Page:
March 09, 2010


Moms often get through a day, look at the list of things they intended to do (perhaps were even looking forward to doing, though cleaning my floors just doesn't do it for me), and wonder how on earth they could be so tired. Today? Today I already know why I'm tired.

1-Woke up and left bed ~7:50 a.m., almost an hour later than usual
2-Changed diaper and got milk for the 16 mo. old, who is teething (and not happy about it)
3-Got kids (and self) dressed, which necessitated digging through some laundry baskets & the dryer
4-Got breakfast for kids and self, the fed 16 mo. old and self
5-Let dog outside
6-Assemble needed paraphanalia for MOPS meeting this morning
7-Load kids into the car
8-Let the dog back inside, then closed him in the laundry room (thanks to his muddy paws)
9-Load tub of items into the back of the van
10-Drive to the next town for the meeting
11-Drop kids off at their respective places for childcare during the meeting
12-Return to van and retrieve my books and materials (in the rain)
13-Race to meeting room
14-Return to the rain outside to get tub of cloth diapers from another mom, then place the tub in our van
15-Meeting time (eat, watch video, dismiss for discussion time)
16-Lead/facilitate discussion
17-Hear familiar crying across the hall, and go to investigate--yes, it's my child.
18-Realize it's close to time to leave, so change child's diaper, pack up 16 mo. old's things, and return to meeting room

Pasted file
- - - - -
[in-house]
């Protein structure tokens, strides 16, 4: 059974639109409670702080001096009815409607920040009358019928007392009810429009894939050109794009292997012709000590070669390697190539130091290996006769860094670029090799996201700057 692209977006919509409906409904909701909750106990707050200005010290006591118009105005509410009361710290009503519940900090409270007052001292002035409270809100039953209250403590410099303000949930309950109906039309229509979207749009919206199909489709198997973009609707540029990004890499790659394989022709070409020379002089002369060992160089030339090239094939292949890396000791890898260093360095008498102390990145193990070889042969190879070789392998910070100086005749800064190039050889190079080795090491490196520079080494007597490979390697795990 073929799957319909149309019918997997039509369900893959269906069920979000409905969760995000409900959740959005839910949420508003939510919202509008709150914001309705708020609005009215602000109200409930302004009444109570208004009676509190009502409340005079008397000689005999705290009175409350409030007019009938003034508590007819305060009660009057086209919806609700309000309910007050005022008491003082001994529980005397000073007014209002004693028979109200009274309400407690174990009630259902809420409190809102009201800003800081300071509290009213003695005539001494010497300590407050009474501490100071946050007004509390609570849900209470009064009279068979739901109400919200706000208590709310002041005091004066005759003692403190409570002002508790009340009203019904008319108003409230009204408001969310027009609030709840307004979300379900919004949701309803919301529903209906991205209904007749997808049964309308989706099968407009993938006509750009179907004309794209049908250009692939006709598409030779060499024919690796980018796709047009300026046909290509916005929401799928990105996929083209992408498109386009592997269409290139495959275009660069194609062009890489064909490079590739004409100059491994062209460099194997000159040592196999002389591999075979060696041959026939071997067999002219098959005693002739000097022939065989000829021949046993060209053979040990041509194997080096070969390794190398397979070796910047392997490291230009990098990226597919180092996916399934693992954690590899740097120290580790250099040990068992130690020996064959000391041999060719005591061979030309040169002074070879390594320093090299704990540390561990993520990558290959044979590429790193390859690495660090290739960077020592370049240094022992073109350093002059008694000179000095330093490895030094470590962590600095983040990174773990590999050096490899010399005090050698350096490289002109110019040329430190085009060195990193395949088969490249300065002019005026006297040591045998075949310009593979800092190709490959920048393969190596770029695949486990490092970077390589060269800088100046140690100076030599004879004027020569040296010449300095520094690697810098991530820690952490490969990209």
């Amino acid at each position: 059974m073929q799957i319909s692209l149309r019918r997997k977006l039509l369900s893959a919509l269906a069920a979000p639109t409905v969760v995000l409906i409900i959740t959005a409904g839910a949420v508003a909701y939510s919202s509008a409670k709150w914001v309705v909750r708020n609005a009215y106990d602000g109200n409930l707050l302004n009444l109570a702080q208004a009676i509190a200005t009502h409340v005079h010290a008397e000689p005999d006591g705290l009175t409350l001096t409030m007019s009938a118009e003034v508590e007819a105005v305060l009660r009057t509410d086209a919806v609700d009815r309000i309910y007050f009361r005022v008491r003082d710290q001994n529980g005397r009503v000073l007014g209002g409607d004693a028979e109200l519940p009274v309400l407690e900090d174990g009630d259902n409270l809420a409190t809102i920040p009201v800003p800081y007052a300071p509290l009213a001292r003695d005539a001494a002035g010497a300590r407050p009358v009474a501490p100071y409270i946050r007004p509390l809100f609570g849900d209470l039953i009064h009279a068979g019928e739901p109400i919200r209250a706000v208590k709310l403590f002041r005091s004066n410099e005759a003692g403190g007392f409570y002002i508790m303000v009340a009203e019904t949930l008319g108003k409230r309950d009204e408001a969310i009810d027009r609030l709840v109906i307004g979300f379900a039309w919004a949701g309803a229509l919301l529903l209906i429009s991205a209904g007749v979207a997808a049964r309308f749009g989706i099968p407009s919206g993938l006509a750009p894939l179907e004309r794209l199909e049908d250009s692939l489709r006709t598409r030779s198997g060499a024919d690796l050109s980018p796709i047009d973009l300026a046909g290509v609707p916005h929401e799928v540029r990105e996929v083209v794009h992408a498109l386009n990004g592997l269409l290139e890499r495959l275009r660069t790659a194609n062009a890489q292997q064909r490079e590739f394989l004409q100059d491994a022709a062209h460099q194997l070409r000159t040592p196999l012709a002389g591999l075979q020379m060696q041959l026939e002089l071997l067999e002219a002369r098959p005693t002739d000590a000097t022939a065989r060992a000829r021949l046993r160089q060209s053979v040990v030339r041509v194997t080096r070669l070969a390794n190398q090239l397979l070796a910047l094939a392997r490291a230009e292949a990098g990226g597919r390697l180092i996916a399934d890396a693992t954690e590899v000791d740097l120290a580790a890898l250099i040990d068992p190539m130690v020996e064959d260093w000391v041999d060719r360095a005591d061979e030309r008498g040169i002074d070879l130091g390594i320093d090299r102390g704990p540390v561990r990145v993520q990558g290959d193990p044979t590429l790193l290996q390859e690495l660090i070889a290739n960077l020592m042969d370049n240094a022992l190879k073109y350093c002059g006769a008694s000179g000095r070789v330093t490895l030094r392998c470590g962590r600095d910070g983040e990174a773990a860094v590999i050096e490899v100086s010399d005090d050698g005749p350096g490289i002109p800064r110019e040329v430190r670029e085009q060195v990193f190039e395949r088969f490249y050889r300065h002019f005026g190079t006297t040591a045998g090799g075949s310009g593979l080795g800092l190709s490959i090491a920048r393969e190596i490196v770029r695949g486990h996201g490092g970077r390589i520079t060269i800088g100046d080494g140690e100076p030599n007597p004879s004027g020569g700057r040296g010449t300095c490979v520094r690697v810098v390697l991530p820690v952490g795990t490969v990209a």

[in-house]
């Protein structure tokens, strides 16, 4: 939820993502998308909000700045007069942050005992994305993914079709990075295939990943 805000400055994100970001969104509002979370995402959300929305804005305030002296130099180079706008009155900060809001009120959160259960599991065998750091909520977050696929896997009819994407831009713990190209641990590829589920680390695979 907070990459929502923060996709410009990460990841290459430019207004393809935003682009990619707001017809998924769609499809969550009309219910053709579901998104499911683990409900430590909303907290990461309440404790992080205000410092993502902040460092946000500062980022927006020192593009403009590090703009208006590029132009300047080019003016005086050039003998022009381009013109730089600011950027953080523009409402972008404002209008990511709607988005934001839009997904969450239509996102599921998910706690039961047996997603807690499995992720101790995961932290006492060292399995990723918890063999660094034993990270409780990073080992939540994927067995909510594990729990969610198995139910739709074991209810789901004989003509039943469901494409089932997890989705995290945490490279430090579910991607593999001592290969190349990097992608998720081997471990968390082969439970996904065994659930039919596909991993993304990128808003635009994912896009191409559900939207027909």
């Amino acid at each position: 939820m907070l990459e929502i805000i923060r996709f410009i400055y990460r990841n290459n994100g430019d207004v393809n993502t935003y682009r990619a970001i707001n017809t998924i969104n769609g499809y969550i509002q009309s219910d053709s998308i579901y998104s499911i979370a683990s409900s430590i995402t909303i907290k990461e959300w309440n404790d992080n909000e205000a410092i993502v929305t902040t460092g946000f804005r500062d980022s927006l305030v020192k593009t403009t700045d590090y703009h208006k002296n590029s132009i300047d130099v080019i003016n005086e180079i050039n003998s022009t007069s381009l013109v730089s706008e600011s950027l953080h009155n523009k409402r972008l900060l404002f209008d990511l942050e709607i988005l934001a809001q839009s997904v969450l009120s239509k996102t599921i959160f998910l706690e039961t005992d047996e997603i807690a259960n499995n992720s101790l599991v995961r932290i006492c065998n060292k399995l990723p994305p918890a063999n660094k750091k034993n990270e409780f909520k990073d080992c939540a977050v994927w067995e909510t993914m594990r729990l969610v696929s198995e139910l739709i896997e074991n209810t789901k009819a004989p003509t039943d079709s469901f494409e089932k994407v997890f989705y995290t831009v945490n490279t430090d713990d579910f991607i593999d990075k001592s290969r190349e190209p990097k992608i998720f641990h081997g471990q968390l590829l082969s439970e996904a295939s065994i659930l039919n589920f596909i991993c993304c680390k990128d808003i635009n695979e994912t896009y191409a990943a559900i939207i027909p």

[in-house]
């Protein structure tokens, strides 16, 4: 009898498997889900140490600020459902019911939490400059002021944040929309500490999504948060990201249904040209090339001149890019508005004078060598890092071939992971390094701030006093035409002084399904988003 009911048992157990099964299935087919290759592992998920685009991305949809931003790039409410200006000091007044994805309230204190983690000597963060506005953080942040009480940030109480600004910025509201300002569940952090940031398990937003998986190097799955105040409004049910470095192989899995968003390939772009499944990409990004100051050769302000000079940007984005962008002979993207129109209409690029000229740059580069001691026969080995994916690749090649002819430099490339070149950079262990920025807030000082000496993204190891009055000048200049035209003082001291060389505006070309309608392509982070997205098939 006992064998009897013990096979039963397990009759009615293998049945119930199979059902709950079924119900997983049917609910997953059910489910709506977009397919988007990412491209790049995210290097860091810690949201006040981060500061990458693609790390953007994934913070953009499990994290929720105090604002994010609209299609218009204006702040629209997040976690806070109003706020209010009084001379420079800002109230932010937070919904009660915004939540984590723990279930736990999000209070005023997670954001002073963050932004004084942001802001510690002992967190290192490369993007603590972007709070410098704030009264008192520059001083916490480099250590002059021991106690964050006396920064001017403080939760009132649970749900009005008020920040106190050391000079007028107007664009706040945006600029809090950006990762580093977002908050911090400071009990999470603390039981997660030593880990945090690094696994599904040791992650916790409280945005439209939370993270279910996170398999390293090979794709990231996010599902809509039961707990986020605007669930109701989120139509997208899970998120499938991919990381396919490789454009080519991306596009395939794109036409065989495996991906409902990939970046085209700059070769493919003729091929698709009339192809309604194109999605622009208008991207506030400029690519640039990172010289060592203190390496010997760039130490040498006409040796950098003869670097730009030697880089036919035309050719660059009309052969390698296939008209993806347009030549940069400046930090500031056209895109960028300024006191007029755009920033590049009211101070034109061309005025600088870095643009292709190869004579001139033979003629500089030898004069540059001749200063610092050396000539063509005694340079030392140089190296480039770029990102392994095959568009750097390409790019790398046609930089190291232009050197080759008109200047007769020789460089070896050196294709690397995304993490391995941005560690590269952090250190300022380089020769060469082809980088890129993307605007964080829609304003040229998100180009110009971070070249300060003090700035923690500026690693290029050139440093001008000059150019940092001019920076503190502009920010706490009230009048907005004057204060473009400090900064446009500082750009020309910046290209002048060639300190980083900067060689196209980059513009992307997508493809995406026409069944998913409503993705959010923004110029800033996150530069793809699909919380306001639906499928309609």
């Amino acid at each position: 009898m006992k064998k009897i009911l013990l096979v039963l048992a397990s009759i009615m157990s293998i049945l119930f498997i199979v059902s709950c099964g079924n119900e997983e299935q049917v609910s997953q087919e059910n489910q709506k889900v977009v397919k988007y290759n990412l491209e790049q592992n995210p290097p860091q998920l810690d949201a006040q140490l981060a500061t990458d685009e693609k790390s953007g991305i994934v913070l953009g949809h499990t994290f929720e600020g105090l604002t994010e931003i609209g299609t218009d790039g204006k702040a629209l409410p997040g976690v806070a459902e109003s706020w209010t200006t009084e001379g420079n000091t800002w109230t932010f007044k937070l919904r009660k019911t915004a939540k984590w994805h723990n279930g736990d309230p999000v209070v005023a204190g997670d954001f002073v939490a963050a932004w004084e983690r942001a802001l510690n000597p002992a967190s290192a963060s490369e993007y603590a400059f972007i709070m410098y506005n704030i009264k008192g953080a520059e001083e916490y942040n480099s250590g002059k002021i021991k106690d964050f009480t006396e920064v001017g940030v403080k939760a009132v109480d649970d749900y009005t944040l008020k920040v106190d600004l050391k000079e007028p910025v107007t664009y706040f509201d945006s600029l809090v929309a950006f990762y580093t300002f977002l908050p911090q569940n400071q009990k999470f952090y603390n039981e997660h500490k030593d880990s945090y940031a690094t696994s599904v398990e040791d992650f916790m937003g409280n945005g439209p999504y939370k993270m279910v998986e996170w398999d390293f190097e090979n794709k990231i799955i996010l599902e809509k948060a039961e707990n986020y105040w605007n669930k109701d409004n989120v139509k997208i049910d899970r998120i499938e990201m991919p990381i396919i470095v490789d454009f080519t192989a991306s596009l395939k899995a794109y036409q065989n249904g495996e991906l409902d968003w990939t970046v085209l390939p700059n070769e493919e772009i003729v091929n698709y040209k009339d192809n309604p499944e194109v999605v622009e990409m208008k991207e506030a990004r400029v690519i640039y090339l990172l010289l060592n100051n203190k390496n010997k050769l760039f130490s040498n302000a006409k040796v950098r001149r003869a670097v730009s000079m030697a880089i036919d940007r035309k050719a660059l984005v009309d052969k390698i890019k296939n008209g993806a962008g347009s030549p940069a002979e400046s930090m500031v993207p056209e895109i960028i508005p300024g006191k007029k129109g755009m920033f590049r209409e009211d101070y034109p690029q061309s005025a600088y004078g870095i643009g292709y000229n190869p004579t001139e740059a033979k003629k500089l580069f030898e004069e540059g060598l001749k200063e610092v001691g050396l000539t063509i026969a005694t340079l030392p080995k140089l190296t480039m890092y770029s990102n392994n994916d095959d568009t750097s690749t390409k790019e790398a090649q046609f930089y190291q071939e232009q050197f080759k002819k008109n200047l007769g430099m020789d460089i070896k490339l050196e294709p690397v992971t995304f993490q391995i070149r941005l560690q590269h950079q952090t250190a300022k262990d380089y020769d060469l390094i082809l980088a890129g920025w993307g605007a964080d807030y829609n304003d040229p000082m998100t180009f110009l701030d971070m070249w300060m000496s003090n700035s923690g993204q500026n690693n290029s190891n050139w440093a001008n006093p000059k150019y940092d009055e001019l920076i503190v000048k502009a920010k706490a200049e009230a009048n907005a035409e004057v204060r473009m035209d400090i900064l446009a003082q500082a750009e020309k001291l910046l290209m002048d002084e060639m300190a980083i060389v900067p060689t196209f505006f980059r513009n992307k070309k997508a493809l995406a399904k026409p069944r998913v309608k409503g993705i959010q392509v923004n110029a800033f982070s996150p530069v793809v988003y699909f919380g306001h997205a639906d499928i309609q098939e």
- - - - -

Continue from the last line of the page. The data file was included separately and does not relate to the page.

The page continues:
19-Explain that I need to leave early and arrange for my materials to be gathered together so I can get them some other time
20-Pick up second child from care site
21-Load children into the van
22-Running late, race home in ~10 minutes to pick up the dog
23-Load the dog into the van
24-Take the dog to his grooming appointment, 10 minutes late (just a bath, but most necessary!)
25-Return home to pick up parents' tool that we borrowed
26-Go to parents' house to return tool
27-Drive to store to pick up groceries
28-Return home to unload groceries
[aside from coming into the store itself, yes, the kids have been in the van since #21]
29-Return to groomer's to retrieve dog
30-Return home to unload dog, children, and various things from the morning
31-Put away groceries, feed kids lunch, unload dishwasher, put away dishes and reload dishwasher
32-Sit down and (gasp!) eat lunch myself

I may not have gotten things done on my mental list (fold laundry, put away clean clothes, organize/file paperwork, clean the floors, clean up toys, shower, work on afghan, put tub of scrap-booking supplies away), but I'll extend grace.

Today, I know why I'm tired and my to-do list is undone.

March 03, 2010

Writer's Blockheadedness

I love language, and somewhere around freshman year I had a teacher ask to submit a writing piece to a lit magazine. I took a lit course as an extracurricular in college and got reamed for my writing style; such is the result of getting reamed earlier in college for being 'too literary' on engineering lab reports, I suppose.